The rise of computing in the last century changed the course of the mighty river of mathematics.
Discrete methods of solution came to supersede analog ones as "on-off" digital technology replaced the continuous. Analytical methods and number-crunching overtook the elegant formality of logical solutions and symbol manipulation, lending to the latter a strangely passé and almost quaint air.
Yesterday, algebra and calculus were king and queen. Today, its statistics and data analysis.
Students will likely continue to study the traditional arithmetic-algebra-trig-calculus sequence we've all been used to, at least for a another decade or two.
Nevertheless, stats and datasci are coming up awfully fast in the rear view mirror, and it's just a matter of time before we watch them zoom by.
What does this mean for modern day parent-teachers?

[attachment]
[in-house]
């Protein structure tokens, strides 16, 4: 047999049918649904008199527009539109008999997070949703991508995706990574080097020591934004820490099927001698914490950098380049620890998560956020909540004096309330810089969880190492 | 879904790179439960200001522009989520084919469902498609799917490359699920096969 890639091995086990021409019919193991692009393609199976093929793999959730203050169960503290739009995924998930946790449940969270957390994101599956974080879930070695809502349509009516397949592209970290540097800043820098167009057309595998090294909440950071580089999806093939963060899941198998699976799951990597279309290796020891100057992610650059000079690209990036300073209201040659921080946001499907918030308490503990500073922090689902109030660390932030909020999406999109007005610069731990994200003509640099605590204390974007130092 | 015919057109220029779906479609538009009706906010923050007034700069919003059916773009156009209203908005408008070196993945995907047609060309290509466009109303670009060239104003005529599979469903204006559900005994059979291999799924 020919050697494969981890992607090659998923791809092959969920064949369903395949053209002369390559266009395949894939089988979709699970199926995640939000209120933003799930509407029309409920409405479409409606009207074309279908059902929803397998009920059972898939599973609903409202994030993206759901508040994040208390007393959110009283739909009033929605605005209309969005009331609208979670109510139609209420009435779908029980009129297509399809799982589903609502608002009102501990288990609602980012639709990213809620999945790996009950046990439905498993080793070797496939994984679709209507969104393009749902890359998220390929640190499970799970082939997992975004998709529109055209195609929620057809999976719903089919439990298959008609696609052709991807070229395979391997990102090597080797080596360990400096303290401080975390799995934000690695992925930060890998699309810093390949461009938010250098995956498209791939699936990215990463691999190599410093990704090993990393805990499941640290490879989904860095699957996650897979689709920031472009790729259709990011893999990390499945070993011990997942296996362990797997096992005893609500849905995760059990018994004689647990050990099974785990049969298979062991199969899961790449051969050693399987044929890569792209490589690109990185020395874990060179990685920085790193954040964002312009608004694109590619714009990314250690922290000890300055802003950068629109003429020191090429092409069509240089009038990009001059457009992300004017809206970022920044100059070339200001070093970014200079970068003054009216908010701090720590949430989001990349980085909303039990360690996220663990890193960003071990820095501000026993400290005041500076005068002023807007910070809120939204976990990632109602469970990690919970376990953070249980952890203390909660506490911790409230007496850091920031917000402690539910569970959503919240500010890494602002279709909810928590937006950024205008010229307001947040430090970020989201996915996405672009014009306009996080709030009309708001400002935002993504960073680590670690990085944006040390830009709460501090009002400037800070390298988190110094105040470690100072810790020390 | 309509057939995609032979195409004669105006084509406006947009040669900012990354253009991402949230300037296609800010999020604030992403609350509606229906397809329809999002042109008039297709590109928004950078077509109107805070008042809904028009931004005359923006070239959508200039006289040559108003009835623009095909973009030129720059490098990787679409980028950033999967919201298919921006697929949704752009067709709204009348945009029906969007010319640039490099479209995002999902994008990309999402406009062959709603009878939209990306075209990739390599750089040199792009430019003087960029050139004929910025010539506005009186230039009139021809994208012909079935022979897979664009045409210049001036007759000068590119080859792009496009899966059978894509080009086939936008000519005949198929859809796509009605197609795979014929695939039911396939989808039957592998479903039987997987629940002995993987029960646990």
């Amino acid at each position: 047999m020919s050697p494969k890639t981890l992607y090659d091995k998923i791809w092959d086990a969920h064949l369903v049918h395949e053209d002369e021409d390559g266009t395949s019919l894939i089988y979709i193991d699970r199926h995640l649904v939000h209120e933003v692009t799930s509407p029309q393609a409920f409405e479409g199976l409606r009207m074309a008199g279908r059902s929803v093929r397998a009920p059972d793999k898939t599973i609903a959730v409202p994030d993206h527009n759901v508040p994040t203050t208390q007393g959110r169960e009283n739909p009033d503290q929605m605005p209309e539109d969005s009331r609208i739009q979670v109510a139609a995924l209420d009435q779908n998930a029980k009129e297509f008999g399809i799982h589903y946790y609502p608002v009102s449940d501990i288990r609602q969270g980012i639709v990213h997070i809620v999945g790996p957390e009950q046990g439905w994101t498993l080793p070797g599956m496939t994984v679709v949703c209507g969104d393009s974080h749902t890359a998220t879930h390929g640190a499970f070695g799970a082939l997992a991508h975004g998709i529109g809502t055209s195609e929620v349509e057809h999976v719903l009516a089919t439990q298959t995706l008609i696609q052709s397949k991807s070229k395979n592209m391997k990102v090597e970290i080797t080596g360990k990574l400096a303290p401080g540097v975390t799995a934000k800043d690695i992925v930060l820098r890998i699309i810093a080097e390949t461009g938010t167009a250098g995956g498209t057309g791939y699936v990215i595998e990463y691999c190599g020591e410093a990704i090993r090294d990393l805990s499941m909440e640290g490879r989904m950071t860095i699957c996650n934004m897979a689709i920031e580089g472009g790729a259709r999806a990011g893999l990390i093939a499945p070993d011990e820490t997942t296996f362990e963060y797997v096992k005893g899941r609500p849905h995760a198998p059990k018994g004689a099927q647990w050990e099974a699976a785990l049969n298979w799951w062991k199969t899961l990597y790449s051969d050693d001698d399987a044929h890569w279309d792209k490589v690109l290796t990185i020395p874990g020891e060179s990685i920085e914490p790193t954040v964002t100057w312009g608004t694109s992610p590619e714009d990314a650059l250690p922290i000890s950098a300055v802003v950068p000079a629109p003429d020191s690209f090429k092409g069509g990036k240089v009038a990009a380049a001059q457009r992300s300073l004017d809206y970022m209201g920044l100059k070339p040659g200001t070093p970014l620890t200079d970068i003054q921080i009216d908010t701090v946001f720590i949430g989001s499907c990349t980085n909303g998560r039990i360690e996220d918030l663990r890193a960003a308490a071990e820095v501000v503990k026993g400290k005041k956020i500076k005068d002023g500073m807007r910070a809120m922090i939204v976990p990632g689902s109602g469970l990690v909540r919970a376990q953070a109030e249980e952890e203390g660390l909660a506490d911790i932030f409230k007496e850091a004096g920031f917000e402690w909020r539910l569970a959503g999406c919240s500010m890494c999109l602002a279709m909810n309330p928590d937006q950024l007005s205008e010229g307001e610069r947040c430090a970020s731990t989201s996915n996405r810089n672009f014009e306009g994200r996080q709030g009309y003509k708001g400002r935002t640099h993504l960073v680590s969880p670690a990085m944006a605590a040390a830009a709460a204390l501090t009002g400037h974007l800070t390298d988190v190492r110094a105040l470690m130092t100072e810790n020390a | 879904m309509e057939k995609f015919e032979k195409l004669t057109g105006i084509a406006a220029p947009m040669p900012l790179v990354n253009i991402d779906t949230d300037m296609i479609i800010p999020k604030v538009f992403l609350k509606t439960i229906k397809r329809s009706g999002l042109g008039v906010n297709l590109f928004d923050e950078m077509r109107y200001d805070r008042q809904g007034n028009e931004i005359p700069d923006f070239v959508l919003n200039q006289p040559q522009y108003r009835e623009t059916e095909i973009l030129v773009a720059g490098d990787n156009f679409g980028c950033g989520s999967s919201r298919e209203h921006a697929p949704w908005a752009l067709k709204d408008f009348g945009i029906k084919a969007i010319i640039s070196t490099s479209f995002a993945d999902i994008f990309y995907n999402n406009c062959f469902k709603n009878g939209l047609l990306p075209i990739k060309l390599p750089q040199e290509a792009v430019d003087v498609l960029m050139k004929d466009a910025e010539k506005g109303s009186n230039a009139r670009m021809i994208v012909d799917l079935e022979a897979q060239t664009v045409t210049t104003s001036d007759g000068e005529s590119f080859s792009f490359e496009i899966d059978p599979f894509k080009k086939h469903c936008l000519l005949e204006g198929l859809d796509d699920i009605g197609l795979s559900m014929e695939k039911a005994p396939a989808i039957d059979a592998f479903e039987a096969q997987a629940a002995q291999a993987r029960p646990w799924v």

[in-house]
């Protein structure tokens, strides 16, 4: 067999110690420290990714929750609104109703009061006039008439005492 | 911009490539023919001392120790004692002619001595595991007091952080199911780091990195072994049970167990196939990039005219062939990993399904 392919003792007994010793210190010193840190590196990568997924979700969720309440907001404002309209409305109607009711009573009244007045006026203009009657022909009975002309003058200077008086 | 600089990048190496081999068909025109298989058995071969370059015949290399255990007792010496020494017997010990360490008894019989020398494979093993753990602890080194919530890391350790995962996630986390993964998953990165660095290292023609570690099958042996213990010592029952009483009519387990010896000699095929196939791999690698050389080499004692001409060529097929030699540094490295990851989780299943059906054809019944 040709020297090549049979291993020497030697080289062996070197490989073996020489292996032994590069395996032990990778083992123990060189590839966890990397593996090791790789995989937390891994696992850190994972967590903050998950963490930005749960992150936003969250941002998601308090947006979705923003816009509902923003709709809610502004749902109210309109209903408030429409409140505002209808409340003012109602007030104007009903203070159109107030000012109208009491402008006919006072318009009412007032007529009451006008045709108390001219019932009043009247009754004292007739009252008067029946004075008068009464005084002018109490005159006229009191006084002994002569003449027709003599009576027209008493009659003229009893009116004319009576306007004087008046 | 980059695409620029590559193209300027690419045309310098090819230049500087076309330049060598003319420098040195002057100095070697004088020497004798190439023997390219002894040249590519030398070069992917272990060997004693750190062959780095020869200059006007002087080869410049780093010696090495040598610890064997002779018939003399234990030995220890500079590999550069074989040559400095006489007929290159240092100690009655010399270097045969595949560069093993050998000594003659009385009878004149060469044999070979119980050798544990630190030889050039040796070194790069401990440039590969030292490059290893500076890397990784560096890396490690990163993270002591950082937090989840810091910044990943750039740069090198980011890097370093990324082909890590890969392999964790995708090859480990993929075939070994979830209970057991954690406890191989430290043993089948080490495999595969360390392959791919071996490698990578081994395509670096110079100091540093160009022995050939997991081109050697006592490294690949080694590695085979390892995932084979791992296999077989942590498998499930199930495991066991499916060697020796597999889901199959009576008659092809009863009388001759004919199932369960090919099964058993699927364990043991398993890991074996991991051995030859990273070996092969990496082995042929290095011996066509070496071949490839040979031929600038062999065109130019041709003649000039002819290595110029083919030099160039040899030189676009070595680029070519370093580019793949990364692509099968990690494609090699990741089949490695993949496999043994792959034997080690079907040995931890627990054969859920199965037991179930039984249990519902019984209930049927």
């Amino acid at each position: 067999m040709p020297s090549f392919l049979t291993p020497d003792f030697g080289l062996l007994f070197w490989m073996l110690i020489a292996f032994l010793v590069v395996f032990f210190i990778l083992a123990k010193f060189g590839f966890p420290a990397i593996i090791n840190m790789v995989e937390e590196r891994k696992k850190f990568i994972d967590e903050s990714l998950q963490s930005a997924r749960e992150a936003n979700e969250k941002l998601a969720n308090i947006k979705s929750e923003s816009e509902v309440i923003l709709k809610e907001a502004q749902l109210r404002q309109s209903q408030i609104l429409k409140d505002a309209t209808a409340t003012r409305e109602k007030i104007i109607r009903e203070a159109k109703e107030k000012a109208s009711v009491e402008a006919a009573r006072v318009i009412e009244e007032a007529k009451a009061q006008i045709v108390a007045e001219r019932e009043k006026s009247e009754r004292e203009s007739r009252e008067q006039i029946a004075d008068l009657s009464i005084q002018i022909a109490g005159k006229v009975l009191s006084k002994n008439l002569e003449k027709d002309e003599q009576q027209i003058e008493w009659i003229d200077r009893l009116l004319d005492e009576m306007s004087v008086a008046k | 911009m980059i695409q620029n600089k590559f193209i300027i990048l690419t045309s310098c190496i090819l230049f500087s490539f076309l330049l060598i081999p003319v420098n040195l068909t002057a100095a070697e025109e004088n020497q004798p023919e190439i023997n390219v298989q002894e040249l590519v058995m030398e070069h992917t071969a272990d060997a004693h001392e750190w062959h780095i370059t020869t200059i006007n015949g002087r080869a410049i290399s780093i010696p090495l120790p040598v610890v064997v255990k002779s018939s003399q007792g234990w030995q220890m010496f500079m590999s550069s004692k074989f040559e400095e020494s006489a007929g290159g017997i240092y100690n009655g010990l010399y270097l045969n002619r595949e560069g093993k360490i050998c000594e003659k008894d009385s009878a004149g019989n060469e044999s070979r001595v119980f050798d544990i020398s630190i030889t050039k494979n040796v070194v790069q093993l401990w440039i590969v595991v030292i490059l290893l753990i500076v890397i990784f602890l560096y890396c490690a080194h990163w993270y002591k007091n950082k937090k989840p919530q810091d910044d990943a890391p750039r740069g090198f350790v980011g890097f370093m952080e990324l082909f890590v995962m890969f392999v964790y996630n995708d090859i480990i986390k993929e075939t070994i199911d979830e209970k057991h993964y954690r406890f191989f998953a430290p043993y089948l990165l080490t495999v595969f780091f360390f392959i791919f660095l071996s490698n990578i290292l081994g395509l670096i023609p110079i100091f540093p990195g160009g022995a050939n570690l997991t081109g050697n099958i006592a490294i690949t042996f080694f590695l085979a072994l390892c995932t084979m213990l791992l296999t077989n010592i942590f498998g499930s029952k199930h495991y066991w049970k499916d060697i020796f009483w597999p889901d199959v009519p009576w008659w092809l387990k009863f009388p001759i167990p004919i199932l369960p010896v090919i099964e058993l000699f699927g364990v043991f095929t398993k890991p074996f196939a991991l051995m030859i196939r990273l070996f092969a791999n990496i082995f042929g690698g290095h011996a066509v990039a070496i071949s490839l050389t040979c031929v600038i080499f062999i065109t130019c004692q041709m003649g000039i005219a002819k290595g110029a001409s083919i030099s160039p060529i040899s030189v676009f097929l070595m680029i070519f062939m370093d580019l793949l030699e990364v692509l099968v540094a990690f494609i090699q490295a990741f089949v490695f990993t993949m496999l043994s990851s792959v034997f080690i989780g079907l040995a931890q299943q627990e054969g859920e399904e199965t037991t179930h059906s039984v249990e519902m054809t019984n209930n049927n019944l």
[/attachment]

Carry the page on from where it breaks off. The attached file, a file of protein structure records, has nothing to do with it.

Teach your child to enjoy measurement, recording data, and making pretty graphs!
Families can track chores done using points hand-recorded on a refrigerator door chart in bar-graph form. Weather data taken from a home weather station can be tabulated and line graphs generated. Personal goals can be set and progress memorialized using large presentation pad graph paper for all so see.
Finding ways to make creating, recording, analyzing, and visualizing data fun and rewarding will go a long way toward developing "data sense" in your growing children.
Start as soon as they can count and "color inside the lines."
Large format graph paper:
School Smart 1" Grid Tablet 24 x 32 Inches
Alvin Quadrille Paper Grid Pad 17 x 22 Inches
Canson Foundation Series Quadrille Graph Paper Pad 11 x 17 Inches
Copyright © 2006-present Christopher R. Borland. All rights reserved.